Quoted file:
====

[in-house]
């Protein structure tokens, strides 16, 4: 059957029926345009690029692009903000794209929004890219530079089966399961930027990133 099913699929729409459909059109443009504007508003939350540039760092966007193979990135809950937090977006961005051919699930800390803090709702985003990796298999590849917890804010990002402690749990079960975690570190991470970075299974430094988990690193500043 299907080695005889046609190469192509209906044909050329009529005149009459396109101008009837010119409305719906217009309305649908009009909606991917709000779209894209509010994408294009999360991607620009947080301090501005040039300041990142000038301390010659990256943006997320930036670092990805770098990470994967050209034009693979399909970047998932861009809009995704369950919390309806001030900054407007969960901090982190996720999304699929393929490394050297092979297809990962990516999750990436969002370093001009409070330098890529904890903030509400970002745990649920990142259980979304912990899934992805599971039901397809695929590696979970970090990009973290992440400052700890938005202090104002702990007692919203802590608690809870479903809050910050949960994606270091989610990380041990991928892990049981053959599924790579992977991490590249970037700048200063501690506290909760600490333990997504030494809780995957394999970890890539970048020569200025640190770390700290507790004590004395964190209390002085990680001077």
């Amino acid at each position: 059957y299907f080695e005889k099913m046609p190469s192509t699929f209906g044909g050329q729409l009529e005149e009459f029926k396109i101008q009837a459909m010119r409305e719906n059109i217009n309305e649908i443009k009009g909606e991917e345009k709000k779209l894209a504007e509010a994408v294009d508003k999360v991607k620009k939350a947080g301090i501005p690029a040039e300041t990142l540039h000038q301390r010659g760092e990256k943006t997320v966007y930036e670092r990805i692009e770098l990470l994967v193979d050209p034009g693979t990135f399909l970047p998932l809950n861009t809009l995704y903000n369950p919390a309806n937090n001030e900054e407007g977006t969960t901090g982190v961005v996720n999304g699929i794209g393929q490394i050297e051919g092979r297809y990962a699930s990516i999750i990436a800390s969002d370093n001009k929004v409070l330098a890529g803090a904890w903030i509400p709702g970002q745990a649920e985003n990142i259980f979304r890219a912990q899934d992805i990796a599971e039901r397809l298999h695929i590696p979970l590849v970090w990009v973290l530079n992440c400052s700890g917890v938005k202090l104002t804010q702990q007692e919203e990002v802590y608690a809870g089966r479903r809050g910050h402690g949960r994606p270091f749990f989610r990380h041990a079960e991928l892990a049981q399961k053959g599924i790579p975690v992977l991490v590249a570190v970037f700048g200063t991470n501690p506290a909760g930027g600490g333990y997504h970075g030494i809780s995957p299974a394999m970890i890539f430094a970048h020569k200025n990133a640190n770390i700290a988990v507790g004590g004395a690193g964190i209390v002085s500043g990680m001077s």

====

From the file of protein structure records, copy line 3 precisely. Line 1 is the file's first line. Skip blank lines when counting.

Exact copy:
């Amino acid at each position: 059957y299907f080695e005889k099913m046609p190469s192509t699929f209906g044909g050329q729409l009529e005149e009459f029926k396109i101008q009837a459909m010119r409305e719906n059109i217009n309305e649908i443009k009009g909606e991917e345009k709000k779209l894209a504007e509010a994408v294009d508003k999360v991607k620009k939350a947080g301090i501005p690029a040039e300041t990142l540039h000038q301390r010659g760092e990256k943006t997320v966007y930036e670092r990805i692009e770098l990470l994967v193979d050209p034009g693979t990135f399909l970047p998932l809950n861009t809009l995704y903000n369950p919390a309806n937090n001030e900054e407007g977006t969960t901090g982190v961005v996720n999304g699929i794209g393929q490394i050297e051919g092979r297809y990962a699930s990516i999750i990436a800390s969002d370093n001009k929004v409070l330098a890529g803090a904890w903030i509400p709702g970002q745990a649920e985003n990142i259980f979304r890219a912990q899934d992805i990796a599971e039901r397809l298999h695929i590696p979970l590849v970090w990009v973290l530079n992440c400052s700890g917890v938005k202090l104002t804010q702990q007692e919203e990002v802590y608690a809870g089966r479903r809050g910050h402690g949960r994606p270091f749990f989610r990380h041990a079960e991928l892990a049981q399961k053959g599924i790579p975690v992977l991490v590249a570190v970037f700048g200063t991470n501690p506290a909760g930027g600490g333990y997504h970075g030494i809780s995957p299974a394999m970890i890539f430094a970048h020569k200025n990133a640190n770390i700290a988990v507790g004590g004395a690193g964190i209390v002085s500043g990680m001077s």